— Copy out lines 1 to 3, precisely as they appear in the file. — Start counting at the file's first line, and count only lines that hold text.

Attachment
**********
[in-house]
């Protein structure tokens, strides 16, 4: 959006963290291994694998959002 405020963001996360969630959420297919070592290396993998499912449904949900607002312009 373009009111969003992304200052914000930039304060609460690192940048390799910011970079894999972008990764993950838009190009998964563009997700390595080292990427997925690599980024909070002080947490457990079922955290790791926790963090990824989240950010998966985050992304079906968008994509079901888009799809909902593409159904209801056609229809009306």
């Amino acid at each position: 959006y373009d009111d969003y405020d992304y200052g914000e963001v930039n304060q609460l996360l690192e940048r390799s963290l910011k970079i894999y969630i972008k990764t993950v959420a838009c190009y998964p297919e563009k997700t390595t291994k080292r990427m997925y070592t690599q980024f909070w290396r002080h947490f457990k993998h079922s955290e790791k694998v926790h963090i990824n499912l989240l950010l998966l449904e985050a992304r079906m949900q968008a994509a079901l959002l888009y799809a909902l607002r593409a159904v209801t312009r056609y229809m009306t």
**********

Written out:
[in-house]
């Protein structure tokens, strides 16, 4: 959006963290291994694998959002 405020963001996360969630959420297919070592290396993998499912449904949900607002312009 373009009111969003992304200052914000930039304060609460690192940048390799910011970079894999972008990764993950838009190009998964563009997700390595080292990427997925690599980024909070002080947490457990079922955290790791926790963090990824989240950010998966985050992304079906968008994509079901888009799809909902593409159904209801056609229809009306």
């Amino acid at each position: 959006y373009d009111d969003y405020d992304y200052g914000e963001v930039n304060q609460l996360l690192e940048r390799s963290l910011k970079i894999y969630i972008k990764t993950v959420a838009c190009y998964p297919e563009k997700t390595t291994k080292r990427m997925y070592t690599q980024f909070w290396r002080h947490f457990k993998h079922s955290e790791k694998v926790h963090i990824n499912l989240l950010l998966l449904e985050a992304r079906m949900q968008a994509a079901l959002l888009y799809a909902l607002r593409a159904v209801t312009r056609y229809m009306t």